News / Temple Quarter Enterprise Campus

Bristol University’s new £100m digital futures research centre

By ellie pipe, Wednesday Jul 10, 2019

An international leading research facility is to be built at Bristol University’s new Temple Quarter Enterprise Campus.

Part of a unique collaboration between university engineers, social scientists, corporations, councils and community partners, the £100m institute is being hailed as a chance to transform how digital technologies can be applied to benefit society.

Professor Nishan Canagarajah, pro vice chancellor for research at the University of Bristol, says the centre will not only further the city’s reputation as a global leader, but also presents the opportunity to ensure digital innovation is ethical, socially responsible and inclusive.

The Bristol Digital Futures Institute (BDFI) is being funded by a £29m grant from Research England UK’s partnership investment fund, plus an additional £55m from 27 partners in the city and £16m philanthropy donations.

The new enterprise campus will be built on the site of the former Royal Mail sorting office behind Temple Meads

The new facility will include a ‘collaborative co-creation space’, state-of-the-art interactive auditorium, cutting edge labs and the world’s first reality emulator, which will enable the study of future digital systems at scale.

It will be built at the university’s new £300m campus and is expected to involve some 200 people in research and innovation, contributing more than £180m to the economy over ten years.

“It provides an opportunity to think about our futures differently,” said Canagarajah.

“To build on expertise from right across the university, in collaboration with industry, government and people in the city; to think about the world we are creating with digital innovation and ensure that this is ethical, socially responsible and inclusive – helping to support the creation of future ‘tech with a conscience’.

“It will also ensure the UK can remain at the forefront of a rapidly advancing sociotechnical world by integrating areas of policy, economics, society, law and environmental impact with technical development, to ensure that emerging technology is useful, safe and secure.”

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Read more: Bristol uni gain outline planning permission for new campus

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The institute will aim to generate 30 new collaborative projects per year and will be jointly led by professor Susan Halford, a social scientist and professor of sociology, and professor Dimitra Simeonidou, an engineer and professor of high-performance networks.

The cutting-edge labs will enable researchers to study a range of scenarios and challenges – from protection against cyber attacks on critical infrastructure to exploring how digital tech is experienced by different social groups.

With the UK digital sector projected to be worth £200billion by 2025, and Bristol recognised as a hub of tech innovation, those leading the project say the institute will be ideally placed to investigate the implications of living in a data driven society.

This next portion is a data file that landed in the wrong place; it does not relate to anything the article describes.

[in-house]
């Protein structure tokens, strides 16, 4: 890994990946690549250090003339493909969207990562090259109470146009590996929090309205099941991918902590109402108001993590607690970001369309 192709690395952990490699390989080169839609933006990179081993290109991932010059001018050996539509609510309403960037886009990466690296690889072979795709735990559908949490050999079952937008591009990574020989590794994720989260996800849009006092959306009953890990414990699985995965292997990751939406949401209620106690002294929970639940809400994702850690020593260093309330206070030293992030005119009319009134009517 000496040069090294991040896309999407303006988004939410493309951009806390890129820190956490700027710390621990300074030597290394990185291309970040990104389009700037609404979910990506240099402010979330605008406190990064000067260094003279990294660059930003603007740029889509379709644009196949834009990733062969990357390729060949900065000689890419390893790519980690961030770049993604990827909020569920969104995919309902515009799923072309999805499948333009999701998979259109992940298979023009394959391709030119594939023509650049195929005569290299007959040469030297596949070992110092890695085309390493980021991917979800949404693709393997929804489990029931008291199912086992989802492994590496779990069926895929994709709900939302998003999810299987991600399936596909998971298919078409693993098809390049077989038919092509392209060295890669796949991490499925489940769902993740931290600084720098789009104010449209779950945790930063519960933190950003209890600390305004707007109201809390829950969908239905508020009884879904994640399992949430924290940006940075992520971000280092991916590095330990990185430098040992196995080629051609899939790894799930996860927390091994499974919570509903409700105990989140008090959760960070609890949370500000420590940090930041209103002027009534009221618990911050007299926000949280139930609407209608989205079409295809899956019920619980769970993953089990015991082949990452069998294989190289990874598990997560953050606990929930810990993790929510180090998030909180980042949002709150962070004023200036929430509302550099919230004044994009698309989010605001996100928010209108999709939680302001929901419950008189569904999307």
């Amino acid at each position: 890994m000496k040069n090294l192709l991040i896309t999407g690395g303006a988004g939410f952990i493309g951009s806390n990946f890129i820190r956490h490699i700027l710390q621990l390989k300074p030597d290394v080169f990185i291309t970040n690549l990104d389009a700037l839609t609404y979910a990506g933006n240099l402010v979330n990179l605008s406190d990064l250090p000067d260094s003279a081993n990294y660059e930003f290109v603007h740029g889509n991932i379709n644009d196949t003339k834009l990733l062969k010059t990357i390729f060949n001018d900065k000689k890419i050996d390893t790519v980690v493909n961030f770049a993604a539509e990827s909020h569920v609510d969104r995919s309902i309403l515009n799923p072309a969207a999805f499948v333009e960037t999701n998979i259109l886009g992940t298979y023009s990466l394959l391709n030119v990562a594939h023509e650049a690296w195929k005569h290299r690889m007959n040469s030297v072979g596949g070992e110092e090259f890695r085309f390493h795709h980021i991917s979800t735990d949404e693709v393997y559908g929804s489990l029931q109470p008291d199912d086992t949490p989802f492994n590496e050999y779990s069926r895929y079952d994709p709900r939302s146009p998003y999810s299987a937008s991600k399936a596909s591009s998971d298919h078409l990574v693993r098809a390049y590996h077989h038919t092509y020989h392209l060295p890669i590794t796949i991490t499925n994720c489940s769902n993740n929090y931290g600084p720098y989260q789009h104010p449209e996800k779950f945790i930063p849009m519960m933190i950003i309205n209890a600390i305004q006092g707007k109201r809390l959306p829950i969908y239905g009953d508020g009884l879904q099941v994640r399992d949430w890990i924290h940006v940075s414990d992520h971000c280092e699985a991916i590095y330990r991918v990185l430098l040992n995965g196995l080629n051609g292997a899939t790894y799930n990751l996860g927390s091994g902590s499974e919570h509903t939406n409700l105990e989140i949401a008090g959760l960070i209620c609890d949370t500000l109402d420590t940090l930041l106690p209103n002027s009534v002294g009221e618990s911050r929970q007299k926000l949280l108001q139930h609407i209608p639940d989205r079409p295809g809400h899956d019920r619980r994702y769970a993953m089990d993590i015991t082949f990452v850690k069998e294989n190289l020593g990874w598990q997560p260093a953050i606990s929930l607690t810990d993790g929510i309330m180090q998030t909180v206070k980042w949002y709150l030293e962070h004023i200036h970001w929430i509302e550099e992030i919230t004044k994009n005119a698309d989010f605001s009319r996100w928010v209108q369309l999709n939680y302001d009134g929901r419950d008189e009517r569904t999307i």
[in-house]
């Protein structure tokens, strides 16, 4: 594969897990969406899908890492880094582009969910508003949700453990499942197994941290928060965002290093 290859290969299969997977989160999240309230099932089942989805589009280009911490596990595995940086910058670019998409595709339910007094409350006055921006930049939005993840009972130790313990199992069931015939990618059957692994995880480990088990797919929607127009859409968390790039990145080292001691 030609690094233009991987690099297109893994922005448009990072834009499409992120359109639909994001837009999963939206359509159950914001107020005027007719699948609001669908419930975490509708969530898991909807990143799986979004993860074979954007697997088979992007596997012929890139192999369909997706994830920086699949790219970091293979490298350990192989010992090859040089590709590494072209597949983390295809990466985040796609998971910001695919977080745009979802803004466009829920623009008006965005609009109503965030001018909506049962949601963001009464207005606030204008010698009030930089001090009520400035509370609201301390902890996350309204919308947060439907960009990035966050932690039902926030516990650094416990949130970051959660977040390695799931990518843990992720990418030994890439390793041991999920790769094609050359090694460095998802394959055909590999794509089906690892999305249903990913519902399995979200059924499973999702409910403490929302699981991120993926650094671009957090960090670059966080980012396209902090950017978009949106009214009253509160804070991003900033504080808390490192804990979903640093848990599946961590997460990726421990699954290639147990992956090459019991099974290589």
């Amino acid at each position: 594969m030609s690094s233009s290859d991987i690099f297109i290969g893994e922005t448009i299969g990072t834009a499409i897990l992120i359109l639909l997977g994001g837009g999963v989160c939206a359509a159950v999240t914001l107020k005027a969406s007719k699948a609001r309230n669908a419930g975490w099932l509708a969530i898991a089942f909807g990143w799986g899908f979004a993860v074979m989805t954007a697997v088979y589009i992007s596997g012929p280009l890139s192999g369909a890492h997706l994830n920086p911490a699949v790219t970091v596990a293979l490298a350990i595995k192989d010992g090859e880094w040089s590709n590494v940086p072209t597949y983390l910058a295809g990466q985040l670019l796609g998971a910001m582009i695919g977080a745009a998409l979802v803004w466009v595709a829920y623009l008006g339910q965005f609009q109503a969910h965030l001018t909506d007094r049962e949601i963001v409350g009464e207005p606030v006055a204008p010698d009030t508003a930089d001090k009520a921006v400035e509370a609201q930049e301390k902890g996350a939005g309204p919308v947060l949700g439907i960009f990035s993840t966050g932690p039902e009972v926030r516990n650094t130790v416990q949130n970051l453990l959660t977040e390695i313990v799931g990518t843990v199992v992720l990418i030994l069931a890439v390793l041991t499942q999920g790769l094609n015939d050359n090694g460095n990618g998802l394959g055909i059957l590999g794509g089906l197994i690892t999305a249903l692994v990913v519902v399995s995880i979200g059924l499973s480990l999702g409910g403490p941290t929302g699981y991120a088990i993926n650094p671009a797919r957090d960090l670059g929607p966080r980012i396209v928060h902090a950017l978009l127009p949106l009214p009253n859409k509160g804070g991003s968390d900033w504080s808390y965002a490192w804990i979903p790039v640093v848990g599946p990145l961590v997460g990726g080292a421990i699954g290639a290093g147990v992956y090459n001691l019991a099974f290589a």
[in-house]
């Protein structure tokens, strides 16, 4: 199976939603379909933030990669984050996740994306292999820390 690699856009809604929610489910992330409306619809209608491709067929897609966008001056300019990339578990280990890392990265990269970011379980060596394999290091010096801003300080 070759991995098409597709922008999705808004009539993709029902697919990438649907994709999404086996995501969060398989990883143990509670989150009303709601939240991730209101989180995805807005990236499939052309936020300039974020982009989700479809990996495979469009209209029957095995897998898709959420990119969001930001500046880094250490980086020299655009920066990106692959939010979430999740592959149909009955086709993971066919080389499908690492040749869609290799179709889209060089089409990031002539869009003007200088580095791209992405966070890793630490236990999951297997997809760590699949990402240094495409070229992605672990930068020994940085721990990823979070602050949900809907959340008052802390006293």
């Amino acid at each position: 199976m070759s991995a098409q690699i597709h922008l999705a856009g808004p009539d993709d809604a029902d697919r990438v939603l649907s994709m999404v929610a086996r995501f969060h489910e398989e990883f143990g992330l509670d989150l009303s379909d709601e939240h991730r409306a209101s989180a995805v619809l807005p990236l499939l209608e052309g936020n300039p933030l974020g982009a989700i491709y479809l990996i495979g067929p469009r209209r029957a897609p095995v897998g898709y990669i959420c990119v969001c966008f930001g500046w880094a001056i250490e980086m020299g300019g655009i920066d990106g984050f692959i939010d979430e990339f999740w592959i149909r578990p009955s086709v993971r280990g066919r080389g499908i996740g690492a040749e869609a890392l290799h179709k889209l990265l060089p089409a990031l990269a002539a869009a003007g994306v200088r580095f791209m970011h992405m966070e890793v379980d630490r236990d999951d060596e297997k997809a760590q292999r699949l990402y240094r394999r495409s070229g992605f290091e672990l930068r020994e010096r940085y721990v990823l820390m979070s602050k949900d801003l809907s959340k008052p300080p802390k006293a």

Professor Hugh Brady, vice chancellor of Bristol University, said: “We are creating a unique research ecosystem where world-class engineers, computer scientists, social and behavioural scientists, psychologists and legal scholars can work shoulder to shoulder with our partners from industry, social enterprises and civic organisations exploring the opportunities and challenges posed by new digital technologies.”

Professor Halford added: “Rather than waiting for the future to happen, we’ll get ahead of it and drive our digital future for the benefit of society, economic growth and prosperity.”

Partners who have pledged their support include: Aardman, Ashley Community Housing (ACH), Airbus, Arm Ltd, Babassa, BBC,  Bristol Media Group, Black South West Network, BT, Business West, Digital Catapult, Dyson, Evolyst Ltd, Frazer-Nash Consultancy, Gregg Latchams Solicitors, Hargreaves Landsdown, Knowle West Media Centre, National Physical Laboratory, Quin, System C Healthcare Ltd, Thales UK Ltd, Three, TM Forum, Toshiba, Ultrahaptics Ltd, Watershed and the West of England Combined Authority (WECA).

David Sproxton (right, pictured with co-founder Peter Lord) says the institute will build new knowledge

Speaking about the new institute, Aardman co-founder David Sproxton said: “Engaging audiences emotionally and authentically with screen-based entertainment is a little understood art.

“The Bristol Digital Futures Institute will build new knowledge using state-of-the-art facilities to create truly immersive and engaging experiences with aim of supporting the creation of the next world class character franchise like Wallace & Gromit or Shaun the Sheep here in Bristol.”

BDFI is one of 11 projects to receive a combined total of £670m of new investment into UK research and innovation. These includes £221m of public funding and more than £450m of committed co-investment from businesses, charities and philanthropic donors.

Read more: Plans for student accommodation on Temple Island unveiled

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